AMA policy review, educational sessions and networking opportunities with academic physician colleagues were part of the 2015 Interim Meeting of the Academic Physicians Section (AMA-APS) in Atlanta.

Meeting participants—comprising deans and faculty from a wide range of medical schools, graduate medical education programs, and academic health systems nationwide—voiced their opinions and reached decisions on recommendations for several reports and resolutions to be acted upon by delegates at the Interim Meeting of the AMA House of Delegates (HOD).

Issues covered included graduate medical education funding, access to mental health care services for medical students and resident/fellow physicians, education for future physicians in business and economics, and maintenance of certification. The AMA-APS reviewed 18 business items (reports and resolutions) to go before the AMA HOD.

APS members also voted in favor of a report from the AMA Council on Constitution and Bylaws that would update the section’s bylaws. This bylaws update would codify the section’s name change from “Section on Medical Schools” to “Academic Physicians Section” and clarify the pathways to membership in the AMA-APS.

After welcome and introductions from Alma Littles, MD, the APS chair for 2015-2016 and senior associate dean for medical education and academic affairs at Florida State University College of Medicine, a number of speakers covered key issues affecting academic physicians.

One of the meeting’s highlights was the welcome address from Valerie Montgomery Rice, MD, president and dean of Morehouse School of Medicine, the host medical school for the APS meeting. Morehouse is also one of the 21 new members of the AMA’s Accelerating Change in Medical Education consortium. Dr. Rice spoke of the critical work of her institution to ensure access to care for at-risk urban and rural populations in Georgia and increase the diversity of the nation’s physician workforce.

Susan Skochelak, MD, group vice president of medical education at the AMA, provided an update on the work of the AMA’s Accelerating Change in Medical Education consortium to advance and disseminate innovations to all U.S. medical schools. She highlighted the new Turn Med Ed on its Head Innovation Challenge for teams of medical students. Dr. Skochelak was also recognized for her recent election to the National Academy of Medicine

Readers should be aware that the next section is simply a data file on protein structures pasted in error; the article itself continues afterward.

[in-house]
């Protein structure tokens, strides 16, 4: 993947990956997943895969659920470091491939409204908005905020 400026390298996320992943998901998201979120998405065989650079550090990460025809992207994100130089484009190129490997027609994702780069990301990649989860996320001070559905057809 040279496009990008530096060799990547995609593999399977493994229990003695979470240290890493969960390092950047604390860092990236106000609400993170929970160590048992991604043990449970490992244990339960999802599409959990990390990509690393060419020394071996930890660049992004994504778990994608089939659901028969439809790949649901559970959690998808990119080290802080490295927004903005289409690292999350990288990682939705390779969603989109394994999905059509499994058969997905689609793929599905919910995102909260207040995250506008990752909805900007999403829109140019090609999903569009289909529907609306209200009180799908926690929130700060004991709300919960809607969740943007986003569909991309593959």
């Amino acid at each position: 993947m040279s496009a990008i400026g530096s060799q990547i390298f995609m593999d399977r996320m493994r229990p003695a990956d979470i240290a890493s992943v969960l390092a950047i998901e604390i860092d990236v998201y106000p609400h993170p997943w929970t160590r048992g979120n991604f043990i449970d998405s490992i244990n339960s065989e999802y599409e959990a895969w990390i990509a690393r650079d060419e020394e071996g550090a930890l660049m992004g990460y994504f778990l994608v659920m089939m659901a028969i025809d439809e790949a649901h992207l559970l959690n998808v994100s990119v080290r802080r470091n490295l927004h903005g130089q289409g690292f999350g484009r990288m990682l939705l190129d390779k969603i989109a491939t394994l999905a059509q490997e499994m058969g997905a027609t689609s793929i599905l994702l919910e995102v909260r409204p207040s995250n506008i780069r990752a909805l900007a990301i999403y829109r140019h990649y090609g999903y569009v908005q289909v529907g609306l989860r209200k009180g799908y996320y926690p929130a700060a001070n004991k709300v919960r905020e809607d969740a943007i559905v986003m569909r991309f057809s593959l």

Also presenting were representatives of the AMA’s two other strategic focus areas: Omar Hasan, MD, vice president of Improving Health Outcomes, and Michael Tutty, PhD, group vice president of Professional Satisfaction and Practice Sustainability. Both speakers called for academic physician involvement in these key AMA initiatives.

Other highlights included a review of the APS role in developing and reviewing AMA policy, a legislative update from the AMA’s Washington, DC, office, an AMA academic physician membership update, a review of the work of the AMA Council on Medical Education, and the activities of the AMA Foundation presented by president William E. Kobler, MD, who also serves as a member of the AMA Board of Trustees.

The education component of the meeting focused on two topics of interest to academic physicians. The first session covered the single accreditation system for graduate medical education and featured Boyd Buser, president-elect of the American Osteopathic Association, and John R. Potts III, MD, senior vice president of surgical accreditation at the Accreditation Council for Graduate Medical Education. Both speakers highlighted the increased efficiencies, cost savings, and transparency of the new system, along with enhanced accountability and public trust. They also provided a timeline for full implementation of the move to a single accreditation system, with an anticipated completion date of 2020.

The second session looked at the educational implications of hospital/health system and insurer mergers, and featured Henry Allen, senior attorney at the AMA, and John Roberts, MD, chair elect of the AMA-APS and vice dean for graduate medical education and continuing medical education at the University of Louisville School of Medicine. Mr. Allen profiled the AMA’s ongoing advocacy efforts to oppose anticompetitive mergers of health insurers, while Dr. Roberts provided a perspective on the educational impacts of a recent health system merger at his own institution.

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